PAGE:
Walbro Carb TUNE UP & Illustrated Guide

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Walbro carbs aren't too difficult to tune up if you know what you're doing. First of all, you need to know how the carb works and how the settings interact with each other. About 95% of all the gas airplanes I've seen at the field are somewhat out of tune. How can I tell this? Simple, at some point the engines "four cycle" in flight. Two Cycle engines are not supposed to "four cycle" PERIOD. This is caused by a rich mixture that is forcing the sparkplug to intermittantly miss making it sound like a four stroke. This is not good. HOWEVER the good news is; gasoline two stroke engines are very very tollerant of  rich settings (most of the time) and will run fine. You'll just consume a little more gasoline than necessary, and create a little more oil mess on your plane. You may eventually foul your spark plug as well. So why do so many people leave their engines tuned like this? Simple answer, the engine will start much easier when it's cold  AND there's little or no warm up time needed prior to flying. Those are pretty good reasons! But the fact is... the engine is not running like it's supposed to.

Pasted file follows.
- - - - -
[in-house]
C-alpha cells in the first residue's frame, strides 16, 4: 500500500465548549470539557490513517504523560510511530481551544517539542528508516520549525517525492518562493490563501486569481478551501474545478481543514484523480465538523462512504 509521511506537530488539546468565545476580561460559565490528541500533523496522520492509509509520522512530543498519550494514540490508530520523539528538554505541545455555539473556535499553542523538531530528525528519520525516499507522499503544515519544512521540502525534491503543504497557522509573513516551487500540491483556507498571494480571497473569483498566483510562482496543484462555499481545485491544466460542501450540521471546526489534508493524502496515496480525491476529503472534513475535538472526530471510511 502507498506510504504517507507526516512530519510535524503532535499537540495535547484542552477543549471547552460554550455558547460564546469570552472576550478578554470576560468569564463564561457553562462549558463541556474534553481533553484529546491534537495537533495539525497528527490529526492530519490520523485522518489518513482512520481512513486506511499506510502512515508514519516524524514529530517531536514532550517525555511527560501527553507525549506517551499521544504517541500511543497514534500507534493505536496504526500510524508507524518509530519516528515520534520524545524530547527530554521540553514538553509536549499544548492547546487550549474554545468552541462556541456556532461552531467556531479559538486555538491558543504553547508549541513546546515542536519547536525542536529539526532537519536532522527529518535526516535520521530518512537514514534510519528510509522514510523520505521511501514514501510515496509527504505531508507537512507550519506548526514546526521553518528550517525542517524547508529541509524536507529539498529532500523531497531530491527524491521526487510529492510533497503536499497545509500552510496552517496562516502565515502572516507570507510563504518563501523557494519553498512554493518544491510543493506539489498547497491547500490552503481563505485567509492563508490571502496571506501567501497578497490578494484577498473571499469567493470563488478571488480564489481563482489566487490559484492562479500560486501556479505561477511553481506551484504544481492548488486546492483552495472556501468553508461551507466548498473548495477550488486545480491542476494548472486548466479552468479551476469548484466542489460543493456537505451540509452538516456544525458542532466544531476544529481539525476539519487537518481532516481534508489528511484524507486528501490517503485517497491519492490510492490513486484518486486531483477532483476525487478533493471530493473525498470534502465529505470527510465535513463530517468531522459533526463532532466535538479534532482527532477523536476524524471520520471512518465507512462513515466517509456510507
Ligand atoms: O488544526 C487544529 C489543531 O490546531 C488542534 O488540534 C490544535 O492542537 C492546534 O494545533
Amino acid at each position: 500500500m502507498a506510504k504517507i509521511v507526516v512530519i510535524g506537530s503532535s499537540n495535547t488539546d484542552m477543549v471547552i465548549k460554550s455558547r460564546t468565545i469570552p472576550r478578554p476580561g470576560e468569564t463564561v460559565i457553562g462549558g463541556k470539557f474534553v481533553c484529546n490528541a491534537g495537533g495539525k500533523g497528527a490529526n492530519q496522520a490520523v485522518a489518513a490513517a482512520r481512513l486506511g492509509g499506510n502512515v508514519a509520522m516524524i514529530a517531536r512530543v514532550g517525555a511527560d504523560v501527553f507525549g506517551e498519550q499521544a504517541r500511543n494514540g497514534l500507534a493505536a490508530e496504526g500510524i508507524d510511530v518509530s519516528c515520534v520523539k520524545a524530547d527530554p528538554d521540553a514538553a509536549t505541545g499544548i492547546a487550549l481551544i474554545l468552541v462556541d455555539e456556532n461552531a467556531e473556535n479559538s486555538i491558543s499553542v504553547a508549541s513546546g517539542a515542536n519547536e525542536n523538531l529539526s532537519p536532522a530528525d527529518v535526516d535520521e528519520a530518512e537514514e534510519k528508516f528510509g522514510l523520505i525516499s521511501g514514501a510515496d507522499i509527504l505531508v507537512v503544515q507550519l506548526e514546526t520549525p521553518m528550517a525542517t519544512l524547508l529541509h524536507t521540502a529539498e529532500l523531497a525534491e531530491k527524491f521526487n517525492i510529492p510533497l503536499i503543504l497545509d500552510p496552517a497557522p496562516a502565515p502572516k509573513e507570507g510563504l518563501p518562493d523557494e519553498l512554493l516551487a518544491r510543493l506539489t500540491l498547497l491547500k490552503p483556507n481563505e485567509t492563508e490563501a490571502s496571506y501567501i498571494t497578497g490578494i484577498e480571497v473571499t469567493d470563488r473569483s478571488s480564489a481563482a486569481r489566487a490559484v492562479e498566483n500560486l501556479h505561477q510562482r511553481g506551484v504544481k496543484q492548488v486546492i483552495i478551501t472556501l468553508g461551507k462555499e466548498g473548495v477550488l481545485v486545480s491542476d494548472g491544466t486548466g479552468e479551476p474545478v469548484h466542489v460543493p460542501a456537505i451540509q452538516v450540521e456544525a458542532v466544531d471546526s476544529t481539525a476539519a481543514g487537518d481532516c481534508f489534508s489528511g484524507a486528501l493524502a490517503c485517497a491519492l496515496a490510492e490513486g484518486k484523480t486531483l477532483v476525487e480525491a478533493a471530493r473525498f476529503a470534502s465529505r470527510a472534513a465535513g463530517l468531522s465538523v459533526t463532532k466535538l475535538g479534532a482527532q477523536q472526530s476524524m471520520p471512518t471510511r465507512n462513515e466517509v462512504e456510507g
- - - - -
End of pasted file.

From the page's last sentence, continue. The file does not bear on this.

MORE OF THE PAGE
All Walbro carbs have their own fuel pump, a needle & seat controlled by a float diaphragm, a highend and lowend needle set, and some have chokes, some don't. There are so many variations of Walbro carbs, it's ridiculous. I will restrict this editorial to the more common carbs found on airplane gasoline engines. This will include the WA, WB, WG, WT, WL, WS, WTL and a few others. While there's a substancial difference in these carbs, they share a common tune-up procedure.

FIRST and foremost, you need to know how the carb works and how the settings affect the running. Then you also need to know how to make the adjustments. You also need to know what is a correct tune, and what isn't. After that, it's free sailing!